Friday, August 17, 2018

HCV elimination among people who inject drugs. Modelling pre- and post–WHO elimination era

Research Article
HCV elimination among people who inject drugs. Modelling pre- and post–WHO elimination era 
Ilias Gountas , Vana Sypsa, Sarah Blach, Homie Razavi, Angelos Hatzakis
Published: August 16, 2018

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Elimination of hepatitis C virus (HCV) among people who inject drugs (PWID) is a costly investment, so strategies should not only focus on eliminating the disease, but also on preventing disease resurgence. The aims of this study are to compute the minimum necessary antiviral therapies to achieve elimination with and without the additional expansion of harm reduction (HR) programs and to examine the sustainability of HCV elimination after 2030 if treatment is discontinued.

We considered two types of epidemic (with low (30%) and high (50%) proportion of PWID who engage in sharing equipment (sharers)) within three baseline chronic HCV (CHC) prevalence settings (30%, 45% and 60%), assuming a baseline HR coverage of 40%. We define sustainable elimination strategies, those that could maintain eliminations results for a decade (2031–2040), in the absence of additional treatment.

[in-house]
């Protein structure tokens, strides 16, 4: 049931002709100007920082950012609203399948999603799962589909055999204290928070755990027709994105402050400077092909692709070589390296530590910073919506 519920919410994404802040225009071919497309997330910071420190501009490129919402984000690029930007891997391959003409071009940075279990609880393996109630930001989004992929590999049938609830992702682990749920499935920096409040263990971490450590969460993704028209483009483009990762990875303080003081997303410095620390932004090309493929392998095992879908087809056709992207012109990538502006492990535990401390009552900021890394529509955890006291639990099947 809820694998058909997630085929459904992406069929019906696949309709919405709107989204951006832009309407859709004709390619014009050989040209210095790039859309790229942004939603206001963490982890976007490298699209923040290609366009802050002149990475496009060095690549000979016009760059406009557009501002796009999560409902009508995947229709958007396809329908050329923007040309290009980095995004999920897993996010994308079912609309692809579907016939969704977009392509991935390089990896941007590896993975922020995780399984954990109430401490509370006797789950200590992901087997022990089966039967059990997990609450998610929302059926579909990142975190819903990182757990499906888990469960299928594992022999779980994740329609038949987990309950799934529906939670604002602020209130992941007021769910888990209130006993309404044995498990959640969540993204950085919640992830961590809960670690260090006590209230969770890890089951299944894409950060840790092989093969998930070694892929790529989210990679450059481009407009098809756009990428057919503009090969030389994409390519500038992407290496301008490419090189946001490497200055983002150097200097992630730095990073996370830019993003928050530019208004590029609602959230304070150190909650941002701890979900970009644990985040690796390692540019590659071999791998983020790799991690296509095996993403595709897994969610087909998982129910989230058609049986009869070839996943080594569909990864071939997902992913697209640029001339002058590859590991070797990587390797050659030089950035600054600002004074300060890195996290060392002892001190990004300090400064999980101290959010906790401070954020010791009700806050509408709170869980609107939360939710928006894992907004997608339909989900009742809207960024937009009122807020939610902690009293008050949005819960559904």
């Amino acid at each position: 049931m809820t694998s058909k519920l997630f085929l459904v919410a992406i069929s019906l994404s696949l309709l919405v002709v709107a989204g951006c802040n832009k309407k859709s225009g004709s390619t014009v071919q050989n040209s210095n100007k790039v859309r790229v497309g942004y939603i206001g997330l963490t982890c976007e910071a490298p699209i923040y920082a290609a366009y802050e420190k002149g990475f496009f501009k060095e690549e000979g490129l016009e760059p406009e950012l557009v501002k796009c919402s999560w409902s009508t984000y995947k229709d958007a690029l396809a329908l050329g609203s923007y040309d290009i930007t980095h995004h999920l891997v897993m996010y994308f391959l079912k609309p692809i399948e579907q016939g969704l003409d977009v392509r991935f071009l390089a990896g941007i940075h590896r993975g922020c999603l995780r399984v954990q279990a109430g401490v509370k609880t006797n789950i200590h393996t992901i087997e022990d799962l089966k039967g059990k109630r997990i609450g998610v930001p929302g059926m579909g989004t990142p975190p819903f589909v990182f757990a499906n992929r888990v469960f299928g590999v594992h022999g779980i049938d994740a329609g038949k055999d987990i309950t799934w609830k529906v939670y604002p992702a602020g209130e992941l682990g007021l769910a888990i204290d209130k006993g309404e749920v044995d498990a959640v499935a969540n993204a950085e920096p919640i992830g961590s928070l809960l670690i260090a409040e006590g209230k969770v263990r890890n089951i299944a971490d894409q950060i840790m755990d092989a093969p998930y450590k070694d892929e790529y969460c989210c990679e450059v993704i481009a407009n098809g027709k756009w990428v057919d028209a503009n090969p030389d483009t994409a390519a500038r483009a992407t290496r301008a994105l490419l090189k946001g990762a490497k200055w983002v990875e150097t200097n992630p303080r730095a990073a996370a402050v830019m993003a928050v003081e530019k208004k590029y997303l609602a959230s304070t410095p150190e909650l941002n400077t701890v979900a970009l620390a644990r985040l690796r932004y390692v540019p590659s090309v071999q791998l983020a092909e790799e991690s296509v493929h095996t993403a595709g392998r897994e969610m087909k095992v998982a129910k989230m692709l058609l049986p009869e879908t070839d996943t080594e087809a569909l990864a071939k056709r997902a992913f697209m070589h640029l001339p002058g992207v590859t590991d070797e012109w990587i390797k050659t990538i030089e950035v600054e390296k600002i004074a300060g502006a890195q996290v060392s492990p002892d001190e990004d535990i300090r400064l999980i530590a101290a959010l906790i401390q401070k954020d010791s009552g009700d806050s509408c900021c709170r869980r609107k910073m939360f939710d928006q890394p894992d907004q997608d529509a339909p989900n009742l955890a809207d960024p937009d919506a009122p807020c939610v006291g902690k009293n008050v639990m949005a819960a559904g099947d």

The model shows that the optimum elimination strategy is dependent on risk sharing behavior of the examined population. The necessary annual treatment coverage to achieve HCV elimination under 45% baseline CHC prevalence, without the simultaneous expansion of HR programs, ranges between 4.7–5.1%. Similarly, under 60% baseline CHC prevalence the needed treatment coverage varies from 9.0–10.5%. Increasing HR coverage from 40% to 75%, reduces the required treatment coverage by 6.5–9.8% and 11.0–15.0% under 45% or 60% CHC prevalence, respectively. In settings with ≤45% baseline CHC prevalence, expanding HR to 75% could prevent the disease from rebounding after elimination, irrespective of the type of the epidemic. In high chronic HCV prevalence, counseling interventions to reduce sharing are also needed to maintain the HCV incident cases in low levels.

Harm reduction strategies have a vital role in HCV elimination strategy, as they reduce the required number of treatments to eliminate HCV and they provide sustainability after the elimination. The above underlines that HCV elimination strategies should be built upon the existing HR services, and argue for HR expansion in countries without services.

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